So I suppose I don't use string any more -- I use elastic.

  • Anything between a week, a month and "never". And I have several books in progress, but I try to keep it to one fiction book at a time.

    If I am reading for entertainment, then I take notes as needed, which really depends on the book and what I am doing. I recently read some novels by Haruki Murakami and only made a few small notes on themes, but nothing which went into my Zettelkasten. Currently I am reading a book on the Space Shuttle* (I am a massive space nerd) and try to summarize chapters after having read them. Weeks to several months depending on the book.

    Books/articles related to work are more like @MartinBB , I dip my toes and feel the waters -- then I dive in as needed. Notetaking is indispensable to me here.

  • edited May 12

    @MartinBB said:
    I dip into them, extract bits and pieces, move on (often because I have to), circle back to them, extract more, or reinterpret what I have already extracted. It is fairly messy.

    These sentence fragments struck me lyrically. Maybe a poem is being born?!

    Reading Books

    Dip into them
    extract bits and pieces
    move on
    circle back
    extract more
    reinterpret
    It's all fairly messy.

    "Pillage." What a great metaphor.

    I've been reading a short book Richardson, Robert D. First We Read, Then We Write: Emerson on the Creative Process. University of Iowa Press, 2009. I highly recommend it for its convergence with the zettelkasten method.

    This note originated from a blog post by Austin Kleon that I found so completing that started me down the rabbit hole of Ralph Waldo Emerson and his biographer, Robert Richardson. Which, so far, has lead me to read and enjoy the book above. Here is the note where I captured the quote.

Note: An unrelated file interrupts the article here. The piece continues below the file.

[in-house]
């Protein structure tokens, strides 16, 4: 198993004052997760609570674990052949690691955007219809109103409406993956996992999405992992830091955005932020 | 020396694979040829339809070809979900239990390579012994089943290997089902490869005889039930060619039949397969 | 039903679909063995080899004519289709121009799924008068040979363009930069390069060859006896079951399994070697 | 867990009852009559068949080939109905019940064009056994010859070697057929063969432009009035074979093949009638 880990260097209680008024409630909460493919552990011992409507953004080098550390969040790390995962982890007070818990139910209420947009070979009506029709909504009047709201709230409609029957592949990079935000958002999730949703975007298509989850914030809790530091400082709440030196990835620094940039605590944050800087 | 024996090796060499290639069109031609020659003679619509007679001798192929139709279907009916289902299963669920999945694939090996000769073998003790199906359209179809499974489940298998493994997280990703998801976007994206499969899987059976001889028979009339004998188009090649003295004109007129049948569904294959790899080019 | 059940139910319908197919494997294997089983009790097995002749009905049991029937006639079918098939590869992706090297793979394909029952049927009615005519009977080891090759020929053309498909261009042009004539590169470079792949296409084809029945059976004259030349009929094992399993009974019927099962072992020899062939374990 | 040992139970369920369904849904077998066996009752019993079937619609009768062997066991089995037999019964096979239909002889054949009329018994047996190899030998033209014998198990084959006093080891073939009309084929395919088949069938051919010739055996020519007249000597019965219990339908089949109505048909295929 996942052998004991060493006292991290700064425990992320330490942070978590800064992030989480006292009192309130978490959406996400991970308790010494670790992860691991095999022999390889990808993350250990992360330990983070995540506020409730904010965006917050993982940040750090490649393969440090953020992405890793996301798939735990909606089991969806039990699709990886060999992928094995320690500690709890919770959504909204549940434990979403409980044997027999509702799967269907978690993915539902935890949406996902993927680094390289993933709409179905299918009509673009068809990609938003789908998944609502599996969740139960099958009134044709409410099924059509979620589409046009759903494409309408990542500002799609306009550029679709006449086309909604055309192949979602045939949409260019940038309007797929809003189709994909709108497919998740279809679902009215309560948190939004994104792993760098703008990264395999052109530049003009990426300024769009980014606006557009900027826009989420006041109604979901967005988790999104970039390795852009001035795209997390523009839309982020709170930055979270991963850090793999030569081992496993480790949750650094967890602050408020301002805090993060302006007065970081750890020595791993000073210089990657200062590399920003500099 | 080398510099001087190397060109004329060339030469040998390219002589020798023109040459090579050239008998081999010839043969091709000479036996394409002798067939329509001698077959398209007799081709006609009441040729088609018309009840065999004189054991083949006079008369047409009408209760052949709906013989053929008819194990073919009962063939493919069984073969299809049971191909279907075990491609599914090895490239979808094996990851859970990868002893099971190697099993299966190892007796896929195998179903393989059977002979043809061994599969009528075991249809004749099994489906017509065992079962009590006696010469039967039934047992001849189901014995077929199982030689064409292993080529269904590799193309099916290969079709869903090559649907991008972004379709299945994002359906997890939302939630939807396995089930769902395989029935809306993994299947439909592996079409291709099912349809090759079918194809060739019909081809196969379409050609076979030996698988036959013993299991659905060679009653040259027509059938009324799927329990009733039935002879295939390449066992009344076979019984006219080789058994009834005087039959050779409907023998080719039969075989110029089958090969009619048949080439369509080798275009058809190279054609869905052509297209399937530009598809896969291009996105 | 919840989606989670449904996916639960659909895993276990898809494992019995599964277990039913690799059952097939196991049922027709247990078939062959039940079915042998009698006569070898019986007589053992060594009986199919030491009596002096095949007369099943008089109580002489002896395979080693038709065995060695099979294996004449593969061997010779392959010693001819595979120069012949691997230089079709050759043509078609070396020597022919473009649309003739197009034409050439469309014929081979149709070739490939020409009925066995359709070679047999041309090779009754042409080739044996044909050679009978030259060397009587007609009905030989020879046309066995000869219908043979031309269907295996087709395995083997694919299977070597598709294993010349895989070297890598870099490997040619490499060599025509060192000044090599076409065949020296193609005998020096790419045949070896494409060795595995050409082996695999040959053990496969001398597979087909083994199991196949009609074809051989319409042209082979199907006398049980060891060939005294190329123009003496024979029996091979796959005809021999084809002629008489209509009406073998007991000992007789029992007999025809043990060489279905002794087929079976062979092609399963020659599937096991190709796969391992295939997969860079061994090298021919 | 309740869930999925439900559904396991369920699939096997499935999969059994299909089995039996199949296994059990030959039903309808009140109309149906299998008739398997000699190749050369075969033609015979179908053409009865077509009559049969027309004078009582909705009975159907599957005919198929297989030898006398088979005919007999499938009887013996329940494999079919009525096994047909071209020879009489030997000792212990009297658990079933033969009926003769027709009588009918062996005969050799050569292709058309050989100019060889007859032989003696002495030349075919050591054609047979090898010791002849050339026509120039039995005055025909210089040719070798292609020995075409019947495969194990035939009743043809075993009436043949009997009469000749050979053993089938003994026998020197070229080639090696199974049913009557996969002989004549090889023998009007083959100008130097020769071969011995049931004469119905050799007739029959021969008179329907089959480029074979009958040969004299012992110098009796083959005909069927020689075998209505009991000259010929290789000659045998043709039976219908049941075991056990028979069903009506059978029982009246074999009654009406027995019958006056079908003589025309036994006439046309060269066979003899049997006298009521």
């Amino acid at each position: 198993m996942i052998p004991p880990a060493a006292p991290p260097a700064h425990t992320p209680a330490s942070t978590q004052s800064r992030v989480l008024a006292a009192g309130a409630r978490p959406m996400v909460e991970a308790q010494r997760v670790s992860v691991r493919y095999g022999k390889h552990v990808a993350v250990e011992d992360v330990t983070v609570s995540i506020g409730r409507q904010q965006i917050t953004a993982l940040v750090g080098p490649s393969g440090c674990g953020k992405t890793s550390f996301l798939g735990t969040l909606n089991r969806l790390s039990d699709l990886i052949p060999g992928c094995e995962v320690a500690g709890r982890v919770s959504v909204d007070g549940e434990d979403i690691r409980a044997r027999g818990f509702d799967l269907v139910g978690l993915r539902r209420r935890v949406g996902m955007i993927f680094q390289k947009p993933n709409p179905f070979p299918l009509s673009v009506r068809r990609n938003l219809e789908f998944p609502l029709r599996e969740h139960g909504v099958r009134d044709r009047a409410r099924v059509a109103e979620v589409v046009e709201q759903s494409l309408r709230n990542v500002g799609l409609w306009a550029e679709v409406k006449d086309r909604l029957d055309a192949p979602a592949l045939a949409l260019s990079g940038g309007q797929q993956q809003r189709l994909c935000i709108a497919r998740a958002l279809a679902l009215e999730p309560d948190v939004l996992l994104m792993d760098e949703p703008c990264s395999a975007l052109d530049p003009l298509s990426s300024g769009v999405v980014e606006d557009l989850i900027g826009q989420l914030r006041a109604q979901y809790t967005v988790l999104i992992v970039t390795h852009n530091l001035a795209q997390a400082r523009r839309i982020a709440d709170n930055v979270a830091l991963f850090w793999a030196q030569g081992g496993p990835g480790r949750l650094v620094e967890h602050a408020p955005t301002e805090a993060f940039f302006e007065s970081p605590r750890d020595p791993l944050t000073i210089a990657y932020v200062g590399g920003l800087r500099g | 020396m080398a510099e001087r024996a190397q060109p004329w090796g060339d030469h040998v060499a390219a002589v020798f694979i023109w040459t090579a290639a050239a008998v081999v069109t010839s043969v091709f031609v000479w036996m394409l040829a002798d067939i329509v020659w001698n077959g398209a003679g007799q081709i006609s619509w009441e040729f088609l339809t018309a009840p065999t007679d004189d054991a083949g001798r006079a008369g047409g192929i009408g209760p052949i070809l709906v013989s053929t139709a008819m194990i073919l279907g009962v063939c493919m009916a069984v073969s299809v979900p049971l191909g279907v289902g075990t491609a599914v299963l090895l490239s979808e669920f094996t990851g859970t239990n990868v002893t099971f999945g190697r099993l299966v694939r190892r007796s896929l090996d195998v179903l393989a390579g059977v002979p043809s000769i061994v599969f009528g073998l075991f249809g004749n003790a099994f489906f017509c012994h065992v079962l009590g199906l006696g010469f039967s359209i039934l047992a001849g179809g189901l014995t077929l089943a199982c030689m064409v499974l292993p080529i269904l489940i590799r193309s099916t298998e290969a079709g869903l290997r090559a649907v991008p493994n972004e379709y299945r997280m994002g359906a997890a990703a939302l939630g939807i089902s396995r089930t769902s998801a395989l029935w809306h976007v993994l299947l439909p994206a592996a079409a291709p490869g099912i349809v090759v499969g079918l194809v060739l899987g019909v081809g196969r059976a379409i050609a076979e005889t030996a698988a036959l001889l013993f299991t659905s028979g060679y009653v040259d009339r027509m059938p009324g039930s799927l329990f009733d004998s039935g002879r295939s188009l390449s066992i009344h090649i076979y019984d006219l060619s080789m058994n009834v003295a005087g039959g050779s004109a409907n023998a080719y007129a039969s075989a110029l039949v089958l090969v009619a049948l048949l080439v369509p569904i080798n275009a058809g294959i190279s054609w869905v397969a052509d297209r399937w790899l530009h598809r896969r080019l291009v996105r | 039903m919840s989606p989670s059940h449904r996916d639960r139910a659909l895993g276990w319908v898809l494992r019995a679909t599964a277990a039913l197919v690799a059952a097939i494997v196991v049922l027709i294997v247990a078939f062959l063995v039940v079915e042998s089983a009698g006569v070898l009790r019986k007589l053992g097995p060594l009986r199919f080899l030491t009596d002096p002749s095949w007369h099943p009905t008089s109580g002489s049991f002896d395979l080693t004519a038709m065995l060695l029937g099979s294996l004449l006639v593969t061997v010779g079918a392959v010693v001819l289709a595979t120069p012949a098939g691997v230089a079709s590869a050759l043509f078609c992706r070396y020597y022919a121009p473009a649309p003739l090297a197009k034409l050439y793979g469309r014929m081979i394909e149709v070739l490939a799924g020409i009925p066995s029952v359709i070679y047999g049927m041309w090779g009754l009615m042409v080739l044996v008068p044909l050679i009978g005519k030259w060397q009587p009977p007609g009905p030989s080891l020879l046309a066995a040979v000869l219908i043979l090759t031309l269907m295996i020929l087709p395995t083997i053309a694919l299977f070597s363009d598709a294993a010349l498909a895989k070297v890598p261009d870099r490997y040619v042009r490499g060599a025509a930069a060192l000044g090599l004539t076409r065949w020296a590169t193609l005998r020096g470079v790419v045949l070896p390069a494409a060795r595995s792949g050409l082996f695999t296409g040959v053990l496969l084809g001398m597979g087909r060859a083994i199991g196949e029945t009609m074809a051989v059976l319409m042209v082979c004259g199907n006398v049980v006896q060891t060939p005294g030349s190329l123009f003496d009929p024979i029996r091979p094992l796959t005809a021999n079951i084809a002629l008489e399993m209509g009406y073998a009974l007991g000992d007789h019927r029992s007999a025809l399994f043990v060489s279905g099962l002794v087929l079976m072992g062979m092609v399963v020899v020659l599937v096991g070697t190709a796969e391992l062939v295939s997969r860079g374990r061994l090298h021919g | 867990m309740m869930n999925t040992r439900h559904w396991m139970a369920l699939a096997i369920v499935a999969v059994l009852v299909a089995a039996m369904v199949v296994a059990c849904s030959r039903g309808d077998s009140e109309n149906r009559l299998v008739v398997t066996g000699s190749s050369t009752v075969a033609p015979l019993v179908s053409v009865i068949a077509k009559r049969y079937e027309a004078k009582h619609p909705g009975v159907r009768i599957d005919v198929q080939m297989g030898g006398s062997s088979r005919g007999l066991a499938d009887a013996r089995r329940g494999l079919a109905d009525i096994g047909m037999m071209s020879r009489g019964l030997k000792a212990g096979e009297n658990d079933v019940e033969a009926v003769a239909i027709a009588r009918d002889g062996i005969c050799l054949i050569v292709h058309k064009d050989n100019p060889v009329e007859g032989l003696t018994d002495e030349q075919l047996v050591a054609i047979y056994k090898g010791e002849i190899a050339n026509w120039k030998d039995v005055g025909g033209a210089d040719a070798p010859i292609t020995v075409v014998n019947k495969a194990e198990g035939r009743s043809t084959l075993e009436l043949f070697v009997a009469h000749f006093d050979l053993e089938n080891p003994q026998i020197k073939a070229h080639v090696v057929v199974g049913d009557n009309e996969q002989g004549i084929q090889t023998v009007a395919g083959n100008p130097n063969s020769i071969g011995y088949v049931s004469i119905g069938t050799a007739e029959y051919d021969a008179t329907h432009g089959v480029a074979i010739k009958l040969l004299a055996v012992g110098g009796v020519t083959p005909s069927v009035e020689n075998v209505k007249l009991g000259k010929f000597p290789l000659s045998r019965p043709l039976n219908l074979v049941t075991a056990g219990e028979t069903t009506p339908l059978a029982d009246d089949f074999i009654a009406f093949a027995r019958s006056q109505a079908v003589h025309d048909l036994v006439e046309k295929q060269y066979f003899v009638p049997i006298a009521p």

Will Simpson
    I'm a zettelnant.
    Research areas: Attention Horizon, Productive Procrastination, Dzogchen, Non-fiction Creative Writing
    kestrelcreek.com

  • Thank you, @Will! Love the poem. That's yours, I think!

  • Here are some random ideas on the topic of note generation and book processing.

    • Longer times, interacting with a book and its author, are better. Maybe, maybe not.

    • Why be fixated on time and number of child notes? Try and keep your approach open and free of self imposed constraints.

    • Fixate on the ideas that connect, leaving the rest for someone else.

    • The author took thousands of hours to research and prepare her arguments and we read and process the ideas in tens of hours or less. This seems a bit of a mis-match in intentions and goals.

    Will Simpson
    I'm a zettelnant.
    Research areas: Attention Horizon, Productive Procrastination, Dzogchen, Non-fiction Creative Writing
    kestrelcreek.com